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81Appendix E (Continued) grams I,S. WS x concentration Cl-8 in WS x 1 mL 1.0ml 0.79 grams grams I.S. WS x concentration CI-10 in WS x 1 mL 1.0ml 0.79 grams grams I.S. WS x concentration CI-12 in WS x 1 mL 1.0 mL 0.79 grams 5.2 ul M1B stock x 198 ng/ul = 1.03 ng/uL 1.0 mL 5.0 ul Geosmin stock x 205 ng/ul = 1.02 ng/uL 1.0 mL APPARATUS: -Varian 3300 Flame Ionization Detector Gas Chromatograph, equipped with: 1. Capillary injector, split/splitless 2. Capillary column, 60-m x 0.25mm-ID (SPB-5), fused silica -Tekmar Closed-Loop Stripper, equipped with: 1. Stripping bottle, 1-L 2. Pump, with stainless-steel bellows that provide air flow from 1-1.5L/min 3. Thermostatic water bath, with a thermoregulating system accurate to least +/-0.50 C. 4. Filters, 1.5mg activated carbonGlass co llection vials, 50ul capacity with gastight stoppers -TFE connecting sleeve -TFE stir bar -Micro syringes, 10 ul and 25 ul -Micro pipette, 200-1000ul -1000ml graduated cylinder -Metal clamps -Ice pack -Pipette bulb -Glass sample bottles (1.2L) with TFE lined cars -Peak Simple 32-bit software -UNISYS CMT 510007 with color monitor -Electronic Top loading Balance 0.001g-0.01g -Electronic Analvtical Balance, 0. 1 mg -Stopwatch

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82Appendix E (Continued ) PROCEDURE: Determination of filter flow rate: 1. Find the volume of the trap by filling the longer end of trap above carbon with MeCl2 and measure the volumeadded to the top. 2. After several rinses with solvent to we t filter, measure the time to empty solvent from top of filter to surface of carbon. The ra te should be at least 0.6ml/min. or 10uL/sec. 3. Strip a sample followed by a spiked sa mple to determine Closed-Loop Stripper (CLS)/trap recovery efficiency. CLS/trap effi ciency must be determined for each matrix to be measured. Stripping Procedure: 1. Turn CLSA power and pump on with auxilia ry trap in place, Let warm-up for at least 10 min. 2. The sample temperature should be set at 300 C, the trap temperature set at 400 C, and the line temperature set at 500 C. 3. Pour 1000ml sample into sample bottle. Add stir bar. Add 80g anhydrousNa2SO4, while stirring to dissolve (If sample is from distribution or the blend chamber, add approximately 0.01-002g sodium thiosulfate to neutralize Cl2 prior to Na2SO4 .If the sample is from the reservoir or has hi gh color, use 900ml samp le with 72g of Na2SO4 ). 4. Inject 5ul I.S. working solution (4.5ul for 900ml sample) into sample bottle below surface of sample 5. Reassemble stripper, put in analysis trap, and strip for 1 hour and 30 min. 6. While sample is in the stripping proced ure, set-up G.C. and da ta station,and check response with an injection of check standard. The response sh ould be +/20% of the true value for the standard. 7. When stripping is complete, turn off sti rrer, remove trap, and let trap cool to room temperature. 8. Disassemble and clean CLSA. First remove gas line and rinse consecutively with hot tap water, de ionized water, a nd Milli-Q water. Remove diff user and rinse as above. Pour out sample and clean sample bottle as a bove, however, use tap water overflow and a brush in the initial step. Extraction Procedure: 1. Inject I ul MeCl2 into bottom of collection vial. 2. Place trap in teflon sleeve on vial, short-side down. 3. Inject 5ul MeCl2 into trap, being careful not to touch carbon with needle. 4. Using a pipette bulb and slight pressure, carefully run the MeCl2 over the filter 10 times. 5. Use ice along bottom side of trap to separate MeCl2 from carbon and ta p vial to bring MeCl2 to bottom.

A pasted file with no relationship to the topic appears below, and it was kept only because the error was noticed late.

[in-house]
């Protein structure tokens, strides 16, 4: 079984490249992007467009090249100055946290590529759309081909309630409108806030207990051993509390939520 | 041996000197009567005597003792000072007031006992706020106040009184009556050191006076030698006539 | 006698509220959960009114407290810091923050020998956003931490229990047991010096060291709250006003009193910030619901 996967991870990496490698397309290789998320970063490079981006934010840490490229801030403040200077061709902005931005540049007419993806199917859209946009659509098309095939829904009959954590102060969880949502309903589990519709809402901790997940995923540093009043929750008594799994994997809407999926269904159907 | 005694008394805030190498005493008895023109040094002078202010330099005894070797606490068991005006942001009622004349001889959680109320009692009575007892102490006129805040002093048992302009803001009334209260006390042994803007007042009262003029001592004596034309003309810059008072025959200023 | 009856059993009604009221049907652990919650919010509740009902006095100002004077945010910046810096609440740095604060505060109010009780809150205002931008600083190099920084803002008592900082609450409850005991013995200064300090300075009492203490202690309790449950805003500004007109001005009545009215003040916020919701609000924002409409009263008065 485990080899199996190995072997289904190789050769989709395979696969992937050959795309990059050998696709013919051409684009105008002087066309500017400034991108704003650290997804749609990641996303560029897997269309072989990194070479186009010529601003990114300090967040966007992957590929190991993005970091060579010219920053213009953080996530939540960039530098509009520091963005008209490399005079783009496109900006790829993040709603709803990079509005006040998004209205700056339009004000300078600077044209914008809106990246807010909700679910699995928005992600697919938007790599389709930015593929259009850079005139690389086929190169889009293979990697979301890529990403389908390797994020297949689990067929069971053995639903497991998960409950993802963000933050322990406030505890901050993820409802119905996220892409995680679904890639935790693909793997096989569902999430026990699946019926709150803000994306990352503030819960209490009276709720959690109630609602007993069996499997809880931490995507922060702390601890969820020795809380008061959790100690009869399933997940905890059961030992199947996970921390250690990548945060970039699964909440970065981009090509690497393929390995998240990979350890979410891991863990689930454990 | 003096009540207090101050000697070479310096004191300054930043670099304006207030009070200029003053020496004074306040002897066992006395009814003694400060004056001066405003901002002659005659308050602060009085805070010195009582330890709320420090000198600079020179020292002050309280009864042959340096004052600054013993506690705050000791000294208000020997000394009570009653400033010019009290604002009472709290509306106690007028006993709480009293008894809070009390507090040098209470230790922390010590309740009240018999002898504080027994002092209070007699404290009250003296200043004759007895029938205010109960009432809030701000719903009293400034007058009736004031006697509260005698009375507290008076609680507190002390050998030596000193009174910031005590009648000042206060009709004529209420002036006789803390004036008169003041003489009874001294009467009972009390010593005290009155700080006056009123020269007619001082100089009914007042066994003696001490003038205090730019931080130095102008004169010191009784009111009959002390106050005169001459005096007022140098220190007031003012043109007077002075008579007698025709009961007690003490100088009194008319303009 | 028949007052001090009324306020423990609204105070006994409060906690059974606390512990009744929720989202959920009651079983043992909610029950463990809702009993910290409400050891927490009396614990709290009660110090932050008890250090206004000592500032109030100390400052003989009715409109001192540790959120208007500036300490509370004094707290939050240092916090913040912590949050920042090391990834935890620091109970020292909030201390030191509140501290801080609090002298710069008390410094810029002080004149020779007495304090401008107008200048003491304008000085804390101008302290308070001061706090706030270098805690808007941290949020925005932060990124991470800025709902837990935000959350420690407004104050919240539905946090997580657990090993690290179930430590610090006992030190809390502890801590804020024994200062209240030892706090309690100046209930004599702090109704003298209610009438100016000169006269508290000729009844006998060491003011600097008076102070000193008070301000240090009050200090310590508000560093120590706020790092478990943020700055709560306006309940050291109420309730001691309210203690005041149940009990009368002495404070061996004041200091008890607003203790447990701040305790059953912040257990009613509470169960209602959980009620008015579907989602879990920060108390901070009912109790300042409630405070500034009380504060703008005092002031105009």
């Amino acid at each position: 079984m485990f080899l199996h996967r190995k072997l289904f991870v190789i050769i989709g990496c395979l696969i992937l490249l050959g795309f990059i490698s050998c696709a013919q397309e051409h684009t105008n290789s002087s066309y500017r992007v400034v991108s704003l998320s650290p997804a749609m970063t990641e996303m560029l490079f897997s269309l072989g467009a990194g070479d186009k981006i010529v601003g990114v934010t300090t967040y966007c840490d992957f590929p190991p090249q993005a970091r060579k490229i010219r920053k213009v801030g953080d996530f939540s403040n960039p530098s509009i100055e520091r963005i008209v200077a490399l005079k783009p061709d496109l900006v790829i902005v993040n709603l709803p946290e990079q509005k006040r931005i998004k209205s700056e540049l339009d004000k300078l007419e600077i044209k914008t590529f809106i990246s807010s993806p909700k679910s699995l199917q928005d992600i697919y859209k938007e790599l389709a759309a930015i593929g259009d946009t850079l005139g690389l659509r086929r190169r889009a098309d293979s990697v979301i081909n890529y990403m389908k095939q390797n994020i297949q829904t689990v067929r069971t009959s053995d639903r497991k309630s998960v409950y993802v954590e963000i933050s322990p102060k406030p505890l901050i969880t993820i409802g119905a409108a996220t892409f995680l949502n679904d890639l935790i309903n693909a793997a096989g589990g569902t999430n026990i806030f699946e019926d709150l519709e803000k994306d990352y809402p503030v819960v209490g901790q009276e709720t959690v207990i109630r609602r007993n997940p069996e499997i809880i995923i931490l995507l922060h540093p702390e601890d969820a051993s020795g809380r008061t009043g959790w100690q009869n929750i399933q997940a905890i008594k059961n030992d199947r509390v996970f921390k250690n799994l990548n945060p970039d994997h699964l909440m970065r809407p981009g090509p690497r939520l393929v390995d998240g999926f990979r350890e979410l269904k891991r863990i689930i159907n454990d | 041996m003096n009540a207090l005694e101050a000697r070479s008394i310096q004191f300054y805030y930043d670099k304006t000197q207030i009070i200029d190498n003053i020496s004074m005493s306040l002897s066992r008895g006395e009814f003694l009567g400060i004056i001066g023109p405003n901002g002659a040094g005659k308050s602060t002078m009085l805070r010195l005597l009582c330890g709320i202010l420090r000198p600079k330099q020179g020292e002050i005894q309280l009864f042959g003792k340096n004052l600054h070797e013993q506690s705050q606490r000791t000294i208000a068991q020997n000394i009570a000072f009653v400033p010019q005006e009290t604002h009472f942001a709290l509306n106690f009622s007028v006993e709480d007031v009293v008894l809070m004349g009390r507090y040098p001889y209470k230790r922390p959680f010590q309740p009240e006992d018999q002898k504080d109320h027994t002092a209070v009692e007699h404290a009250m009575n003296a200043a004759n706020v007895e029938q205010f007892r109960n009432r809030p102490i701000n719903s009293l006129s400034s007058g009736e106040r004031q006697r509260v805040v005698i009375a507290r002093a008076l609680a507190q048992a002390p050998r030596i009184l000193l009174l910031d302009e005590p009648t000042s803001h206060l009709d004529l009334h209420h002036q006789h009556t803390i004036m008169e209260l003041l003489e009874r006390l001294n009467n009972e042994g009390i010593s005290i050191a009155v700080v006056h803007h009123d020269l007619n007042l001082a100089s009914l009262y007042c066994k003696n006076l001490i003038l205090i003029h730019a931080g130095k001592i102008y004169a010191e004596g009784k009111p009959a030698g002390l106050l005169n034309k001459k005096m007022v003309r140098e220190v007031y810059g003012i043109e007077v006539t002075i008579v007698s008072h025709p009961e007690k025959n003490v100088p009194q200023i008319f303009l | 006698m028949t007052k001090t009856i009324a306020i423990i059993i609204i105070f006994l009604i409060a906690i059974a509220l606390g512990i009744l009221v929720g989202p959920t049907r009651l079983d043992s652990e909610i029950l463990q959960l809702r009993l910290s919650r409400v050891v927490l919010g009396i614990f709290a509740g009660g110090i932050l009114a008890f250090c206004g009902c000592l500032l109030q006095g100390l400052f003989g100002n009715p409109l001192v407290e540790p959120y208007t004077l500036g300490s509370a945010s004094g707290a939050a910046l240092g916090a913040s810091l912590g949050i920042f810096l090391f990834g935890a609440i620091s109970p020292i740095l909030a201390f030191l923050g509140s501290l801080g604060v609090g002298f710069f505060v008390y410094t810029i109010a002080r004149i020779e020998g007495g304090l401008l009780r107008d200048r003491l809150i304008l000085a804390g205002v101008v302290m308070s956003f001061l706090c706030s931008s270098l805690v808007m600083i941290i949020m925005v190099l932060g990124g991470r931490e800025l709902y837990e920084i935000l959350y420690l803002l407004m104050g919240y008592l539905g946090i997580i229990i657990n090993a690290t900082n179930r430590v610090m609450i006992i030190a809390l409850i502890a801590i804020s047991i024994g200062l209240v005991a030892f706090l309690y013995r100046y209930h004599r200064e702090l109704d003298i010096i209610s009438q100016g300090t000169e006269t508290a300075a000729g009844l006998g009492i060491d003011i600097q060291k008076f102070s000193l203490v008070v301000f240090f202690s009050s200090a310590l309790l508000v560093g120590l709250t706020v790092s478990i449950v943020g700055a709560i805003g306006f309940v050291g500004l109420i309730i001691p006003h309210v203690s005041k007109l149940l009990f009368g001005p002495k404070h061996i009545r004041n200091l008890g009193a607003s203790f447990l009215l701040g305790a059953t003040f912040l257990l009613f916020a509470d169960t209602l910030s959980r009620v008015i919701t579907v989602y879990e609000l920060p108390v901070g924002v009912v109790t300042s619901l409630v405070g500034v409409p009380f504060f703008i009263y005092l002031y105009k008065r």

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83Appendix E (Continued) 6. Repeat steps 3-5 with two more 5ul aliquots of MeCl2. 7. Push any remaining MeCl2 through filter with pipette bulb. 8. Remove trap and ad d approximatel y 1 ul MeCl2 to bring volume to marked line on vial. 9. Cap sample and store on ice until injection. GC Program: 1. Carrier gas: He at 1.05ml/minute @ 60C 2. Make-up gas, He at 40mil/minute 3. Detector, 260C 4. Injector a. mode: splitless, vent opened at 1.0 minute b. split flow: about 15ml/minute c. temperature, 200C 5. Column temperature program a. Initial temperature, 60C Hold for 2.0 minutes b Program 1: 60C -124C at 4C /minute Hold for 6.0 minutes c. Program 2: 124C -160C at 7C /minute Hold for 5.0 minutes d. Program 3: 160C -2l0C at 7C /minute Hold for 0.0 minutes e. Program 4: 210C -250C at 20C /minute Hold for 2.0 minutes Computer Set-up: 1. Turn on computer. When main window s screen appears, go to START. Select PROGRAM, then "Peak Simple 32-bit", and finally "Peak Simple''. Enlarge that window to fill the whole screen. 2. To edit Channel 1: go to Edit, select Channels, then Channel 1 a.Activate the DETAILS button. End Time: Should be -1.00 minute after the last analyte of interest 's retention time. Default Display limits should be Max: 250.000mV and Min:-50.000 rmV. Sample Rate should be set at 10 Hz Trigger Group should be "Main" Control by Temperature Unretained Solute Time should be set at 16.000 minutes Close the DETAILS button by telling it OK